‘Natural Gas Leak Emergency Response’ Teaches First Responders to Observe Critical Safety Protocols
ROYAL OAK, MI. – Expanding their service offerings in the energy and utilities sector, Michigan-based virtual reality software leader PIXO VR has formally announced the release of its latest VR Training experience, Natural Gas Leak Emergency Response, a practice and assessment tool designed for first responders on the scene of a natural gas leak. The simulation is the first of an entire suite of VR Training planned for the energy distribution industry which will include assessments for inside meter inspections, appliance inspections, inside leak investigations, outside leak investigations and classification, facility locating and marking, leak surveys, pipeline patrolling, and outside exposed piping inspections. PIXO VR will develop the suite in conjunction with the Gas Technology Institute (GTI) and Operations Technology Development (OTD), a not-for-profit corporation whose membership supplies 50 million natural gas consumers across the U.S. and Canada.
The first of those experiences, Natural Gas Leak Emergency Response, challenges trainees to respond to a simulated natural gas leak in a fully immersive and interactive 3D neighborhood. Once on the (virtual) scene, trainees refer to a work order and are graded in real-time on their ability to complete five critical missions: perform a leak investigation, evacuate, ventilate, and secure the affected area, identify potential ignition sources, communicate and coordinate with local agencies and other first responders, and monitor changing conditions on the ground.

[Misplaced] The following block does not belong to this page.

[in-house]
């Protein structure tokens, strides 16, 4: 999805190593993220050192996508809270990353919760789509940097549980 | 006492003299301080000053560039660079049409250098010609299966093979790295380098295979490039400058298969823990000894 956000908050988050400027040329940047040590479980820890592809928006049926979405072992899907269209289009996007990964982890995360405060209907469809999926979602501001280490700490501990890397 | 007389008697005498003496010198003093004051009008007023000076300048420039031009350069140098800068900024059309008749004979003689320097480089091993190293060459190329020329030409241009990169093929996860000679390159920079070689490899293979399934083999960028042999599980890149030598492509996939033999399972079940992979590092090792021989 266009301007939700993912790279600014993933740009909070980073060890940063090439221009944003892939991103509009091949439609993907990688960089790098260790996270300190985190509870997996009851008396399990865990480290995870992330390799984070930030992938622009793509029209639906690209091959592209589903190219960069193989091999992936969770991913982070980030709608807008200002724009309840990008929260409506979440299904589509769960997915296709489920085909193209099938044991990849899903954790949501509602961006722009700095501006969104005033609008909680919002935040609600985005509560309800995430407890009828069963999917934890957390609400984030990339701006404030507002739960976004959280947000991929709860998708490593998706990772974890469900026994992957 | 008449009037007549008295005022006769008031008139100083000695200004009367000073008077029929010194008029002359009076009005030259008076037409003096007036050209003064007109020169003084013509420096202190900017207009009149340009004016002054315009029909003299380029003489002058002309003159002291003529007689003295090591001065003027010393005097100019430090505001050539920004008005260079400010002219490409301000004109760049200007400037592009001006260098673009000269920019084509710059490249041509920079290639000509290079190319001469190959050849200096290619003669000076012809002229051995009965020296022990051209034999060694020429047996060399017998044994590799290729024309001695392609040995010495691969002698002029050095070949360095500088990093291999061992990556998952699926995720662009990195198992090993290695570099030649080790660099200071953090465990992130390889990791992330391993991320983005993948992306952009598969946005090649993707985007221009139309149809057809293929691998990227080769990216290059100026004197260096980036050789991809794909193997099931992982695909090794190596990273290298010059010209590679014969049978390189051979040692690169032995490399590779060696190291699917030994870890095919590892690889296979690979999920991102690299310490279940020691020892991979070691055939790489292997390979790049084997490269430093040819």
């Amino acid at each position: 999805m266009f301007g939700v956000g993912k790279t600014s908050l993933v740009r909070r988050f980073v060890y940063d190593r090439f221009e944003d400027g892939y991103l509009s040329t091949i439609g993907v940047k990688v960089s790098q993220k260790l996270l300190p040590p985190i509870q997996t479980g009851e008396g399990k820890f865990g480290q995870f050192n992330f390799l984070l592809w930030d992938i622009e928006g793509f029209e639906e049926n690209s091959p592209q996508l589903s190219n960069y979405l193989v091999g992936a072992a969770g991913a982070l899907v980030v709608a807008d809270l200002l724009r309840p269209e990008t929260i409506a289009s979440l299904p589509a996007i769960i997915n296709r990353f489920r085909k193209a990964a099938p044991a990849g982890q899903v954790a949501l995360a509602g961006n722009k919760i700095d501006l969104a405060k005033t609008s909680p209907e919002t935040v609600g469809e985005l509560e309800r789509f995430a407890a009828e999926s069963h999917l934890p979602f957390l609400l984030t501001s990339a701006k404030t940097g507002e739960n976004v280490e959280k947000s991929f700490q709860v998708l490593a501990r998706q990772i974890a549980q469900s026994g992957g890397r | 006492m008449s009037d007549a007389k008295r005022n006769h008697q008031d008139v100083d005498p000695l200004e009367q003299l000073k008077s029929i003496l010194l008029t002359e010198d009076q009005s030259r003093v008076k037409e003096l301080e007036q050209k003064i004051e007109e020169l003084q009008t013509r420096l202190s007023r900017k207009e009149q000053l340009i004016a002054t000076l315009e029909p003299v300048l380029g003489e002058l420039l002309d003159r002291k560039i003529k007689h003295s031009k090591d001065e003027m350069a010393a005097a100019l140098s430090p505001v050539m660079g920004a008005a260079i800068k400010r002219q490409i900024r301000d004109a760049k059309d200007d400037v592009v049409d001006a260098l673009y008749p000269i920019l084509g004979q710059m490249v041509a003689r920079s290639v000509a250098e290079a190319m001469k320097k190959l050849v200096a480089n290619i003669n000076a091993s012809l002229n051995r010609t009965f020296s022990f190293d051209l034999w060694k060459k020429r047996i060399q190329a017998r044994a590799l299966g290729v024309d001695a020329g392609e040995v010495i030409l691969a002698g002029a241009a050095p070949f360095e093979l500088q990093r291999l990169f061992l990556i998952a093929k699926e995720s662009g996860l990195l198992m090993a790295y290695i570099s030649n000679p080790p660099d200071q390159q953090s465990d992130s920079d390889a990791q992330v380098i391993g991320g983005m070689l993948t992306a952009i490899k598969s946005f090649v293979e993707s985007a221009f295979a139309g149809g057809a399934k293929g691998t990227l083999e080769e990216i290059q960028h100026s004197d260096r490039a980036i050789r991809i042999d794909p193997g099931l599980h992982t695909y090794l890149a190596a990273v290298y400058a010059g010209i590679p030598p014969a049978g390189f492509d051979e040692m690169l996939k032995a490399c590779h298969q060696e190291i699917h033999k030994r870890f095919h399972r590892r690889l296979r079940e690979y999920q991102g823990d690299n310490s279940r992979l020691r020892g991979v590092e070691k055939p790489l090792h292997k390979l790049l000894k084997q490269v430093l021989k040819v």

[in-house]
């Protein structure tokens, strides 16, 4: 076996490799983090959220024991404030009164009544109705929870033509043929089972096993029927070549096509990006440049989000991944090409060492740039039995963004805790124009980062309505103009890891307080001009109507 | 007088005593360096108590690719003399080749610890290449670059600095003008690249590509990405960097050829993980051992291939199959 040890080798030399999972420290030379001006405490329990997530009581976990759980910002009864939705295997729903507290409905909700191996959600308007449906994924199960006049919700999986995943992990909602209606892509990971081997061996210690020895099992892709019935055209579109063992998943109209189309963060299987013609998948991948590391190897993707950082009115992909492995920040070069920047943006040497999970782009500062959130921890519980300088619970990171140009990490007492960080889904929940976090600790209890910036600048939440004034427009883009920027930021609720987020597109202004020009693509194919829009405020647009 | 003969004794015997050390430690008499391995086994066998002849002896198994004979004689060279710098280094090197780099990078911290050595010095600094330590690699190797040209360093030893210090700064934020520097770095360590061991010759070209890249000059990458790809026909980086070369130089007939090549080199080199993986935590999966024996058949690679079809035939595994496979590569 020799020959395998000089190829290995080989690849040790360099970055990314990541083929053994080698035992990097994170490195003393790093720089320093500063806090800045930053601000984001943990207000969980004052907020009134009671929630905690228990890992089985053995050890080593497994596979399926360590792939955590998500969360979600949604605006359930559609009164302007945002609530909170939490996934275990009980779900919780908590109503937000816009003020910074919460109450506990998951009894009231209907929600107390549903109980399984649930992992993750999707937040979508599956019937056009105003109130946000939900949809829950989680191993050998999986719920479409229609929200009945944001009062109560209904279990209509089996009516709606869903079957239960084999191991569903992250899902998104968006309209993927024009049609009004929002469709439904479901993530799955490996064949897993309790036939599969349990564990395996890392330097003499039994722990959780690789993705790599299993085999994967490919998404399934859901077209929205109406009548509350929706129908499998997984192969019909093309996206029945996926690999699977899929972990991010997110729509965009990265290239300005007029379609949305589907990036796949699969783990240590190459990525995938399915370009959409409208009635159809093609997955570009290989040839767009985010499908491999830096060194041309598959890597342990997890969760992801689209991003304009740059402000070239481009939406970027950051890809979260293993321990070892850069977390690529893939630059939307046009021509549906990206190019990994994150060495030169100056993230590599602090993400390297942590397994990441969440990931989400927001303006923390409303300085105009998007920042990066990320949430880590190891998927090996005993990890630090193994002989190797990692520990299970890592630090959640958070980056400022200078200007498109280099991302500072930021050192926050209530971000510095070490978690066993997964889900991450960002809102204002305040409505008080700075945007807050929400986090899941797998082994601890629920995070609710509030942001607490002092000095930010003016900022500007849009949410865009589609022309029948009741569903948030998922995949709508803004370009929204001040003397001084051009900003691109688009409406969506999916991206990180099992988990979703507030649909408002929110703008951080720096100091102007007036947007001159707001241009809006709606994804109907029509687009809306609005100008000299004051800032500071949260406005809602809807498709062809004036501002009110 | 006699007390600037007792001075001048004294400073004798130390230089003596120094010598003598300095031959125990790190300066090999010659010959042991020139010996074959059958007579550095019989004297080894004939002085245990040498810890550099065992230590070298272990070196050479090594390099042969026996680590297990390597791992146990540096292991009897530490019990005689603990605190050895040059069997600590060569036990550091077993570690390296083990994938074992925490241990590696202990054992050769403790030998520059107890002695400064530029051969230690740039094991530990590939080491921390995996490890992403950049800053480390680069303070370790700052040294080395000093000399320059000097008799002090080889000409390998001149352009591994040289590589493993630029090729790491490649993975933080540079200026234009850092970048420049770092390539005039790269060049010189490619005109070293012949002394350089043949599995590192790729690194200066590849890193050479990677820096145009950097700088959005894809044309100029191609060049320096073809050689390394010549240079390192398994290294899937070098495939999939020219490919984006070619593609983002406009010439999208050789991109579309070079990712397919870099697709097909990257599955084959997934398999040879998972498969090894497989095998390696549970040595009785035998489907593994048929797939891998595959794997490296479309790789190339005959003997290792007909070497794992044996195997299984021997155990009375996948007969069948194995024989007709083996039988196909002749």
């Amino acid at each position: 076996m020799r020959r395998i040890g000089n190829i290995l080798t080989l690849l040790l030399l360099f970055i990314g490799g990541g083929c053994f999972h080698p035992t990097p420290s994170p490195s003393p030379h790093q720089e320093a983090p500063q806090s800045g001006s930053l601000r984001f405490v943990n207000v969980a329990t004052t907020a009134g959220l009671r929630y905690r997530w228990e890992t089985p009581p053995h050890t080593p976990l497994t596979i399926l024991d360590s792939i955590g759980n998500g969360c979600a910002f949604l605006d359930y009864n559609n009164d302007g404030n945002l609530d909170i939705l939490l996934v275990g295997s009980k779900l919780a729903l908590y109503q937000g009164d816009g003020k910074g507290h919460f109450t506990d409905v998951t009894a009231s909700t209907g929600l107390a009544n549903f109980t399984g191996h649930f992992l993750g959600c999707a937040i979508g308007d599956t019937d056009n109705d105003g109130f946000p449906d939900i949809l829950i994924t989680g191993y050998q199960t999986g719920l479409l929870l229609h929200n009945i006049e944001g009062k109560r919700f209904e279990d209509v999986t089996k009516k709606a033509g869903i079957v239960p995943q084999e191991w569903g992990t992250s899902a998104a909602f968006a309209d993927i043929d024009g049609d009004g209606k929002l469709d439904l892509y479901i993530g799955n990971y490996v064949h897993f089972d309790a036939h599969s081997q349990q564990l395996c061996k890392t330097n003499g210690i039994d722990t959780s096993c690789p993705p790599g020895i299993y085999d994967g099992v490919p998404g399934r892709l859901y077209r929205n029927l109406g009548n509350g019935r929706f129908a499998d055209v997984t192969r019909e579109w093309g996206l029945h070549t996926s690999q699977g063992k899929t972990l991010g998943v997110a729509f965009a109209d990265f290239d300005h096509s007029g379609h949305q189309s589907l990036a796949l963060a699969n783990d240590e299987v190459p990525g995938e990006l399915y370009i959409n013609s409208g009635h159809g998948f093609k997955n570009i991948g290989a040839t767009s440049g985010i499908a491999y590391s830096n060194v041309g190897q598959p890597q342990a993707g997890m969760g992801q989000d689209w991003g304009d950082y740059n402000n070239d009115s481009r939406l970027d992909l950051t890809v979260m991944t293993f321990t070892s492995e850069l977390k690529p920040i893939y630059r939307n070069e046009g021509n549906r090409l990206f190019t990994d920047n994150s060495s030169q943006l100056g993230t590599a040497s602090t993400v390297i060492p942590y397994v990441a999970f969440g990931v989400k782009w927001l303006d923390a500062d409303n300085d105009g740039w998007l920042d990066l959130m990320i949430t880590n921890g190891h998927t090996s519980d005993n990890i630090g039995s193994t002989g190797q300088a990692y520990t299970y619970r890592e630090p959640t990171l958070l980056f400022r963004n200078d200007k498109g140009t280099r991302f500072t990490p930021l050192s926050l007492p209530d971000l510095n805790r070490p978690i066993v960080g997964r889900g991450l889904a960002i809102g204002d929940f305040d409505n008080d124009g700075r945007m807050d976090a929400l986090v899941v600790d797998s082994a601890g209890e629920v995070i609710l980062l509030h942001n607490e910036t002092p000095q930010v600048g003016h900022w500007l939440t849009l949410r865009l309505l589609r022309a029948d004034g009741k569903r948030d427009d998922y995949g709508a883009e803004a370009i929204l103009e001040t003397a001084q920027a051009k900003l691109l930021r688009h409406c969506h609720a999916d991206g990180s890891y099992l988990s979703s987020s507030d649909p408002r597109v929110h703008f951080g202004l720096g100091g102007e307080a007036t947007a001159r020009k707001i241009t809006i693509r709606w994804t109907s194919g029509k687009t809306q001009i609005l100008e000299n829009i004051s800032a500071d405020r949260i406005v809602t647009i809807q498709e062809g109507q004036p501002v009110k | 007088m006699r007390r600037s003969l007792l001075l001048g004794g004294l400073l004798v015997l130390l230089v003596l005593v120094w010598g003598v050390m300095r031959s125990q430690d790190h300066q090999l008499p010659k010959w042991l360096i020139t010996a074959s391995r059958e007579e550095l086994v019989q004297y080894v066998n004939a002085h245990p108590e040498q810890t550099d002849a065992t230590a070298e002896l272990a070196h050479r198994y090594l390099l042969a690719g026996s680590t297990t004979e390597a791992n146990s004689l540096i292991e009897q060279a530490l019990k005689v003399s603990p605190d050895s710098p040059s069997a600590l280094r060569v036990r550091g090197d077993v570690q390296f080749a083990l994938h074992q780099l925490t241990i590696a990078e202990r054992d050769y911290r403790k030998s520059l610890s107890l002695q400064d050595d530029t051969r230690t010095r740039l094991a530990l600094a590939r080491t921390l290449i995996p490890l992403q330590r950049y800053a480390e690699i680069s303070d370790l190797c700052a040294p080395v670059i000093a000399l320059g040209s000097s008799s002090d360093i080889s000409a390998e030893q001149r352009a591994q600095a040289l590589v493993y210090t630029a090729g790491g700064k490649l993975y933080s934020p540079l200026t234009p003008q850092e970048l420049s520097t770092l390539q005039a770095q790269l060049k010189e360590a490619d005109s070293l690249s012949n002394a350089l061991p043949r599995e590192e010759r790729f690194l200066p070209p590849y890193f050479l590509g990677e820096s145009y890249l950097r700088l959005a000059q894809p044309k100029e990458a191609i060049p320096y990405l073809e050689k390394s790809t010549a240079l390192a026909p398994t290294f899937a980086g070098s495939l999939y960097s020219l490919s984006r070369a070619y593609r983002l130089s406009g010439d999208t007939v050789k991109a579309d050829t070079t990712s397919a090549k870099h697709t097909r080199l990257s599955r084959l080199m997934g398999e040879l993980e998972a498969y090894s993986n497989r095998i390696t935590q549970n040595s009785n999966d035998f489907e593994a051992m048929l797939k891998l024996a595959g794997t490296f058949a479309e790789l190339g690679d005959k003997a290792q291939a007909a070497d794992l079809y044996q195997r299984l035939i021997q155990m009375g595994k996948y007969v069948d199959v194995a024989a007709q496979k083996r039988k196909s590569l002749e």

With PIXO VR’s multi-user functionality, which allows dozens to explore and interact in the same environment from multiple endpoints, users can train independently or with an instructor. The simulated gas leaks themselves come in several forms, each requiring different actions be taken, originating as either a centerline sewer migrating leak or a leak caused by a struck gas line during an excavation. Challenging trainees further is PIXO VR’s scenario randomization feature, which ensures trainees stay engaged and alert with changing situational details.
For most companies, creating a suite of VR Training this expansive would require many months or even years to complete. Not for PIXO VR, said CEO Sean Hurwitz, who says his company has the ability to rapidly scale VR content creation and software distribution through its proprietary platform. The platform, Hurwitz said, uses a pre-existing framework that enables features like multi-user functionality, scenario randomization, and real-time reporting to come standard on all PIXO VR experiences and gives clients the ability to easily scale its VR solutions across their entire organization, encompassing numerous endpoints and thousands or tens of thousands of devices and users.
Critical to PIXO VR’s plans is the company’s position as being “enterprise distribution system agnostic”. With hardware heavyweights HTC and Facebook-owned Oculus offering competing “standalone” VR headsets, as well as device management and distribution systems, PIXO VR’s CEO says solutions built on his company’s platform will be compatible with both and optimized to run seamlessly on both HTC’s Focus and Oculus’ Quest, respectively.
“This new suite is exciting, but it’s just the start,” Hurwitz said. “We’re proving a model that can be applied to any industry or sector — complete VR solutions, easy to deploy, use, and manage on a global scale. So stay tuned.”
PIXO VR says the completed suite of VR Training experiences will debut in early 2020, with additional suites for the construction, and public safety sectors to follow.